Press Roundup Tuesday 29 September 2009

By Press Office
September 29, 2009

A selection of stories from today's press and other media that relate to Ekklesia's work, produced daily by James Vincent and covering papers such as The Times, Daily Telegraph, Independent and Guardian.

Religion & Society

Sex abuse rife in other religions, says Vatican
The Vatican has lashed out at criticism over its handling of its paedophilia crisis by saying the Catholic church was "busy cleaning its own house" and that the problems with clerical sex abuse in other churches were as big, if not bigger.

Church bill for £230,000 forces couple to sell farm
Ancient law makes landholder liable to pay some of church's upkeep.

Atheism's open-door policy
Andrew Brown is wrong: atheism isn't about class. Anyone can join our club if they don't believe in God.

Comment: Nodding off, counting sheep
No one really knows exactly what's happening to attendance. But Back to Church Sunday makes sense in any case.

Comment: A myth in the wild
The belief that moral and scientific progress go together with atheism blinds us to huge and important truths.

Comment: Ignore the bells and the smells and the lovely Raphaels, the Pope's visit to Britain is nothing to celebrate
Gordon Brown is 'delighted', David Cameron is 'delighted'. I am 'repelled'.

Comment: The St Thérèse relics are no jujus – they provide real inspiration
The pilgrims following her tour are participating in an important part of Catholic belief, says Stephen Wang.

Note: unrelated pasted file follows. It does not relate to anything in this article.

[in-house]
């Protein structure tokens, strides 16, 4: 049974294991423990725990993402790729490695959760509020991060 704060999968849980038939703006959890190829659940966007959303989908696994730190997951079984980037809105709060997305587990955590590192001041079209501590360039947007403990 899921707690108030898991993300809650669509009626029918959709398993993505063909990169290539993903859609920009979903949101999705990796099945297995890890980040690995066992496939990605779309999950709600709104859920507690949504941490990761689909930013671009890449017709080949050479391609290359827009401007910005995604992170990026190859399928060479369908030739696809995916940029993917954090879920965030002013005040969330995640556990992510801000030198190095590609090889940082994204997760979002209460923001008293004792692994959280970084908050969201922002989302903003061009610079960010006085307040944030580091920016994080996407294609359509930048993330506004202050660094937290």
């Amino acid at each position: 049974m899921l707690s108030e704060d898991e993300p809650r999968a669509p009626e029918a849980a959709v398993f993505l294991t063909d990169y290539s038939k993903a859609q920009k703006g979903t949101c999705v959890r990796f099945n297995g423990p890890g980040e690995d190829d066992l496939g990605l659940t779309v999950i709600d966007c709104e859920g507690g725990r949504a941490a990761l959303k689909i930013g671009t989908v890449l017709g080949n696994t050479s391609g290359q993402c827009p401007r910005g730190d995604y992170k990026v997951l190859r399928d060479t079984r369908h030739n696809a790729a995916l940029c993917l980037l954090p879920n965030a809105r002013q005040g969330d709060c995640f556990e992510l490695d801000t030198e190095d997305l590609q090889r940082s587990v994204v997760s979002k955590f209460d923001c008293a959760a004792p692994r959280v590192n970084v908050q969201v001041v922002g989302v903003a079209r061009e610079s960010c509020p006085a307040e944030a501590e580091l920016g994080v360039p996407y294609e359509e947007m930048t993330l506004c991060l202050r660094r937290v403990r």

Peace & War

Iran test fires missile capable of hitting Israel in showdown over secret nuclear plant
Iran has test-fired a missile capable of striking Israel and U.S. interests in the Gulf, state media has reported.

Iran given one last chance to talk on nuclear programme
Iran will be given one last chance to prove to the world it is serious about discussing its nuclear weapon ambitions at talks in Geneva on Thursday.

North Korea nuclear arsenal threat
North Korea has warned it will strengthen its nuclear arsenal if new sanctions are imposed over its weapons programme.

Conservatives back military's calls to send more troops to Afghanistan
The simmering dispute over whether to deploy more British troops to Afghanistan boiled over today as the Tories and a former head of the army demanded urgent and more decisive action.

Militants linked to kidnapped Britons released from prison
Around 100 members of a militant group believed to have links to the kidnapping of five Britons in Iraq more than two years ago were released from prison, it was reported.

Comment: A farcical attempt to paint Israel black
The UN Human Rights Council’s report into the Gaza conflict is a shamefully biased document.

Crime & Justice

Police sergeant to be charged with G20 assault
A police sergeant who allegedly struck a woman during G20 protests will be charged with assault, the Crown Prosecution Service (CPS) said today.

Alan Johnson to unveil plan to ban wife beaters from their homes
Suspected wife beaters will be banned from their own homes for up to two weeks to allow their victims time to consider taking them to court, Alan Johnson, the Home Secretary, will announce today.

Stalking victims let down by police
Victims of stalking have been let down by the police in the past, a senior officer said today.

New support for crime victims